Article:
2009 Science News: Water Discovered on the Moon
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Water Discovered on the Moon
In November, NASA's Lcross satellite made a much-anticipated discovery: water on the Moon. The Lcross mission, the goal of which was to look for water, was comprised of two parts: the satellite crashed into a crater near the Moon's south pole, and then a spacecraft measured the findings of that crash.
While scientists had long assumed that the Moon was dry, signs that there was a small amount of ice in the polar craters gave them reason to believe water may be found in other places. In September, research pointed to the possibility that much of the surface of the Moon is entirely covered in a sheet of water.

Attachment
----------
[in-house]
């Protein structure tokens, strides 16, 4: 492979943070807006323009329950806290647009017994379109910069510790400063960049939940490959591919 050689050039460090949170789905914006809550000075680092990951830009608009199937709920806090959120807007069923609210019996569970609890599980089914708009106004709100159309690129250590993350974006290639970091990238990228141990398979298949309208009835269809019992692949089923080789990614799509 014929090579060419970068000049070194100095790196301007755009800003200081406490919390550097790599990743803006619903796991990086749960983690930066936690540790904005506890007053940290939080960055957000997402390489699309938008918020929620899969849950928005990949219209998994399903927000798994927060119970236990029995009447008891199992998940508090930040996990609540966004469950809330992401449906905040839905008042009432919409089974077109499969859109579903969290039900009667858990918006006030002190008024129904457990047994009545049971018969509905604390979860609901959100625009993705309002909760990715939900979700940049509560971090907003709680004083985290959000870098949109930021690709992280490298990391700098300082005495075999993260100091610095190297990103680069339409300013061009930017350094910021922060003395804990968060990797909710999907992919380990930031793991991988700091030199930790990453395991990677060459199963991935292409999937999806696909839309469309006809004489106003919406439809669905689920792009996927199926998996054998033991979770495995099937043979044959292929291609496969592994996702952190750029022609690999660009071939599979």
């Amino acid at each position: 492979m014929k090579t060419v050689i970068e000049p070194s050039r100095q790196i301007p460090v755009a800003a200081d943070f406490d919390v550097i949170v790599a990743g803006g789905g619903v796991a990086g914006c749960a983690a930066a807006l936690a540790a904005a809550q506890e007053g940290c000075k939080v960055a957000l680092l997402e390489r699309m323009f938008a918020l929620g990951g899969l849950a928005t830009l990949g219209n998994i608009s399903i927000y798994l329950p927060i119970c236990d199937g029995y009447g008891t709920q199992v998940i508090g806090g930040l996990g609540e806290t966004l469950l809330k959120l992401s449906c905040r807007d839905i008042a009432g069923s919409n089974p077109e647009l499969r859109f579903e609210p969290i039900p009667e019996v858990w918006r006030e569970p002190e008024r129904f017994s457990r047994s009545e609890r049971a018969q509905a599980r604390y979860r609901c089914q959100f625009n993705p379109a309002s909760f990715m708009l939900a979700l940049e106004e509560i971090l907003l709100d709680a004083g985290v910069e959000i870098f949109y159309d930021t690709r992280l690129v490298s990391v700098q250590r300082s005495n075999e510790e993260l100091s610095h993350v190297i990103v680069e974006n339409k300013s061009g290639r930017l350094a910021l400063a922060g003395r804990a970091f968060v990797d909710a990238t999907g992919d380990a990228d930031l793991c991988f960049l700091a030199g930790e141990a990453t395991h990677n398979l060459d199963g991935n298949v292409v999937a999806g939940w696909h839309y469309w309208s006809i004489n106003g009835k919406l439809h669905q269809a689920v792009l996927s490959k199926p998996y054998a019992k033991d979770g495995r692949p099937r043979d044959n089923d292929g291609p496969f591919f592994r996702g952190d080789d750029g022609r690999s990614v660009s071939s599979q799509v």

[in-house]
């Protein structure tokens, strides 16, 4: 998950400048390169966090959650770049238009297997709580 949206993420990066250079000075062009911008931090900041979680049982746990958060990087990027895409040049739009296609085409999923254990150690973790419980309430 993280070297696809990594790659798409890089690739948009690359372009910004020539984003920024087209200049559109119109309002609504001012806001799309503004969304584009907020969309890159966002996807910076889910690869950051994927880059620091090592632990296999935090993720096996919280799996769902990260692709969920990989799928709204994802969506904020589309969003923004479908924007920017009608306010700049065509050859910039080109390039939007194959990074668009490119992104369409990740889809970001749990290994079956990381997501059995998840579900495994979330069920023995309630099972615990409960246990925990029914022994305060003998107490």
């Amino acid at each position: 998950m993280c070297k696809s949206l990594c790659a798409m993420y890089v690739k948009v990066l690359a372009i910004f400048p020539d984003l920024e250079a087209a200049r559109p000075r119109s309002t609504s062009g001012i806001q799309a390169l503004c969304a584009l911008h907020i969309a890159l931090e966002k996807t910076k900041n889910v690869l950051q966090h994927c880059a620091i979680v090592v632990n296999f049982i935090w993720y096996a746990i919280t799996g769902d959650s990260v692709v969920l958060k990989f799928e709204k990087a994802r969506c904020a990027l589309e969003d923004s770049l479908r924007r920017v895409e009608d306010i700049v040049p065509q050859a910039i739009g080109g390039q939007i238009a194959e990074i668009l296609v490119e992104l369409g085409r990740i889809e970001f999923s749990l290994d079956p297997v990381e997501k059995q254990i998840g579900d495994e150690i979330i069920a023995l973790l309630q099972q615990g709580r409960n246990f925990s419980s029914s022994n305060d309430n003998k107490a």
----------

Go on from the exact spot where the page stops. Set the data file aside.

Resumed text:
The significant amount of water found on the Moon during the Lcross mission—at least 26 gallons—demonstrated the possibility of sustainable human life there. The water might also help scientists learn more about the history of the solar system. Whatever the discovery of water tells them about the past, NASA scientists agree that there are many unanswered questions left about what water means for future work on the Moon.
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